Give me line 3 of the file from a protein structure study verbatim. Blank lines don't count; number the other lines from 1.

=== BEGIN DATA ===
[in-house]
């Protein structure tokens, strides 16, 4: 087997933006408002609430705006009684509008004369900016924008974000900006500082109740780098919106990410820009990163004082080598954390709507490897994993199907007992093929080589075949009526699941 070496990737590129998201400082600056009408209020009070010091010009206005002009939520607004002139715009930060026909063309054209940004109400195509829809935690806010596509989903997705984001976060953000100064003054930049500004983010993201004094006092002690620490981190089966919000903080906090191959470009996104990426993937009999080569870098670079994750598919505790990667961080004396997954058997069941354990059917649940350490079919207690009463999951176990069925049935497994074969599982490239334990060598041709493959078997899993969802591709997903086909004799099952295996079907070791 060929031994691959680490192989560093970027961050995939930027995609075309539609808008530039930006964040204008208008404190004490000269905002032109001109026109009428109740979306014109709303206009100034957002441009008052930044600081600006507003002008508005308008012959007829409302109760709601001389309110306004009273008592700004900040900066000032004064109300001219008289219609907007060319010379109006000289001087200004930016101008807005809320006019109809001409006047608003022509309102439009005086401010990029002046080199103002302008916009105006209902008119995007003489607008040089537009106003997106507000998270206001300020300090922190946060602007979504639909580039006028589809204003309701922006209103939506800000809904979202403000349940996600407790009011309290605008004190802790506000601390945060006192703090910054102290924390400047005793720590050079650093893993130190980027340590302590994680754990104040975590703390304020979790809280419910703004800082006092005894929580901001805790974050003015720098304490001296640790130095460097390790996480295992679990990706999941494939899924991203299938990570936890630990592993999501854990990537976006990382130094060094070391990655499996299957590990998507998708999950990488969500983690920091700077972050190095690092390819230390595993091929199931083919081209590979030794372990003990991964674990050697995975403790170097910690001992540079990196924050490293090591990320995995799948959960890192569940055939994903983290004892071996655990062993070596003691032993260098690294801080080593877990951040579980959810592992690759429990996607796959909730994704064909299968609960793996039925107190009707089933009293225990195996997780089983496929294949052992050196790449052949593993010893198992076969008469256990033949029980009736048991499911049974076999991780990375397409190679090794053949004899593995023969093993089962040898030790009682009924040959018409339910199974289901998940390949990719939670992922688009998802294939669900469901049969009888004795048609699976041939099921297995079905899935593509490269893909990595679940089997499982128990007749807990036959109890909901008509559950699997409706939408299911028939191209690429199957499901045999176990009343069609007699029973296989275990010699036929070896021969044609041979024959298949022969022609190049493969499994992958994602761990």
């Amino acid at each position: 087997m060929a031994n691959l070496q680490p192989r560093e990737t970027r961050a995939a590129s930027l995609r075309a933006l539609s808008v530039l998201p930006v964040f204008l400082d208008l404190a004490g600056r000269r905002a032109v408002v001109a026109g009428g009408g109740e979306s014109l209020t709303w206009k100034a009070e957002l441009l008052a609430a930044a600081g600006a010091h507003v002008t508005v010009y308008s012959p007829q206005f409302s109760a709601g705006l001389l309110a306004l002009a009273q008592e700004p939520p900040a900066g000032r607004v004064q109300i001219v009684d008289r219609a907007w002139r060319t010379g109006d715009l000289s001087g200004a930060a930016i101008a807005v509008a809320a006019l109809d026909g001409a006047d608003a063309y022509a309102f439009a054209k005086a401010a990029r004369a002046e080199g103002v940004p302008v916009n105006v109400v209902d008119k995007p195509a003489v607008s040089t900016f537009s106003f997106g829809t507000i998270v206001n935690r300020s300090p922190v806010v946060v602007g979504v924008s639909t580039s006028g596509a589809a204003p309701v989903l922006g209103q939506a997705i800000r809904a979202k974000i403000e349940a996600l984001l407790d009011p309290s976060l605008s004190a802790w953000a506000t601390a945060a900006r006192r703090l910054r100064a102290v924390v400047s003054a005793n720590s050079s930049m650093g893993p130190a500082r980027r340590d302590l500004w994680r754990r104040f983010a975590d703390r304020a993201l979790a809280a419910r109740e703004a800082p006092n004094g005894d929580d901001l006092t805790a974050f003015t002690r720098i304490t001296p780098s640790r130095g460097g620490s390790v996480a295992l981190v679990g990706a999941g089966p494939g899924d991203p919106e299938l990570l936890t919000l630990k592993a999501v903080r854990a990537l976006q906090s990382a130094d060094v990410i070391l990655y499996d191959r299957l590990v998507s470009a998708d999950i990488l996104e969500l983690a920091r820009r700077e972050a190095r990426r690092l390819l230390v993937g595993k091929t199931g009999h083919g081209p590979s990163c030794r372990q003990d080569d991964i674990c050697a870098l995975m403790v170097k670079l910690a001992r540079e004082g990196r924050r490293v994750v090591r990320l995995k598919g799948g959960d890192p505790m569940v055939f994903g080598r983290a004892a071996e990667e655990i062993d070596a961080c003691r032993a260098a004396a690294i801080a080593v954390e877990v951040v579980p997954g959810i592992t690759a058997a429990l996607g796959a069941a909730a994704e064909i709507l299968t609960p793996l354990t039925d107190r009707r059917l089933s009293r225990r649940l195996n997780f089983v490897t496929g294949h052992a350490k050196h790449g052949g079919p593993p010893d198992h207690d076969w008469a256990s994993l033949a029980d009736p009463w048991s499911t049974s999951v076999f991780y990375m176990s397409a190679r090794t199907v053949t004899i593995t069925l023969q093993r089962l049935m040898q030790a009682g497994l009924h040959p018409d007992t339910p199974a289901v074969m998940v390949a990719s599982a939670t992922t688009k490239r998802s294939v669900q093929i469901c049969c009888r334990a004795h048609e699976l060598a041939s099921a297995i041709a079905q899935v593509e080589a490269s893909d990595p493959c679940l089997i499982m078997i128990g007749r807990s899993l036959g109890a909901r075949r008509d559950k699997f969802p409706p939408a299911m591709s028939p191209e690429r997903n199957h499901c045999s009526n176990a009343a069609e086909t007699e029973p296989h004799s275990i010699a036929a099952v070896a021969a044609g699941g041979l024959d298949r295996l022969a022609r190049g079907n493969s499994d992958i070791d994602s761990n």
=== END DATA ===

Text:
């Amino acid at each position: 087997m060929a031994n691959l070496q680490p192989r560093e990737t970027r961050a995939a590129s930027l995609r075309a933006l539609s808008v530039l998201p930006v964040f204008l400082d208008l404190a004490g600056r000269r905002a032109v408002v001109a026109g009428g009408g109740e979306s014109l209020t709303w206009k100034a009070e957002l441009l008052a609430a930044a600081g600006a010091h507003v002008t508005v010009y308008s012959p007829q206005f409302s109760a709601g705006l001389l309110a306004l002009a009273q008592e700004p939520p900040a900066g000032r607004v004064q109300i001219v009684d008289r219609a907007w002139r060319t010379g109006d715009l000289s001087g200004a930060a930016i101008a807005v509008a809320a006019l109809d026909g001409a006047d608003a063309y022509a309102f439009a054209k005086a401010a990029r004369a002046e080199g103002v940004p302008v916009n105006v109400v209902d008119k995007p195509a003489v607008s040089t900016f537009s106003f997106g829809t507000i998270v206001n935690r300020s300090p922190v806010v946060v602007g979504v924008s639909t580039s006028g596509a589809a204003p309701v989903l922006g209103q939506a997705i800000r809904a979202k974000i403000e349940a996600l984001l407790d009011p309290s976060l605008s004190a802790w953000a506000t601390a945060a900006r006192r703090l910054r100064a102290v924390v400047s003054a005793n720590s050079s930049m650093g893993p130190a500082r980027r340590d302590l500004w994680r754990r104040f983010a975590d703390r304020a993201l979790a809280a419910r109740e703004a800082p006092n004094g005894d929580d901001l006092t805790a974050f003015t002690r720098i304490t001296p780098s640790r130095g460097g620490s390790v996480a295992l981190v679990g990706a999941g089966p494939g899924d991203p919106e299938l990570l936890t919000l630990k592993a999501v903080r854990a990537l976006q906090s990382a130094d060094v990410i070391l990655y499996d191959r299957l590990v998507s470009a998708d999950i990488l996104e969500l983690a920091r820009r700077e972050a190095r990426r690092l390819l230390v993937g595993k091929t199931g009999h083919g081209p590979s990163c030794r372990q003990d080569d991964i674990c050697a870098l995975m403790v170097k670079l910690a001992r540079e004082g990196r924050r490293v994750v090591r990320l995995k598919g799948g959960d890192p505790m569940v055939f994903g080598r983290a004892a071996e990667e655990i062993d070596a961080c003691r032993a260098a004396a690294i801080a080593v954390e877990v951040v579980p997954g959810i592992t690759a058997a429990l996607g796959a069941a909730a994704e064909i709507l299968t609960p793996l354990t039925d107190r009707r059917l089933s009293r225990r649940l195996n997780f089983v490897t496929g294949h052992a350490k050196h790449g052949g079919p593993p010893d198992h207690d076969w008469a256990s994993l033949a029980d009736p009463w048991s499911t049974s999951v076999f991780y990375m176990s397409a190679r090794t199907v053949t004899i593995t069925l023969q093993r089962l049935m040898q030790a009682g497994l009924h040959p018409d007992t339910p199974a289901v074969m998940v390949a990719s599982a939670t992922t688009k490239r998802s294939v669900q093929i469901c049969c009888r334990a004795h048609e699976l060598a041939s099921a297995i041709a079905q899935v593509e080589a490269s893909d990595p493959c679940l089997i499982m078997i128990g007749r807990s899993l036959g109890a909901r075949r008509d559950k699997f969802p409706p939408a299911m591709s028939p191209e690429r997903n199957h499901c045999s009526n176990a009343a069609e086909t007699e029973p296989h004799s275990i010699a036929a099952v070896a021969a044609g699941g041979l024959d298949r295996l022969a022609r190049g079907n493969s499994d992958i070791d994602s761990n």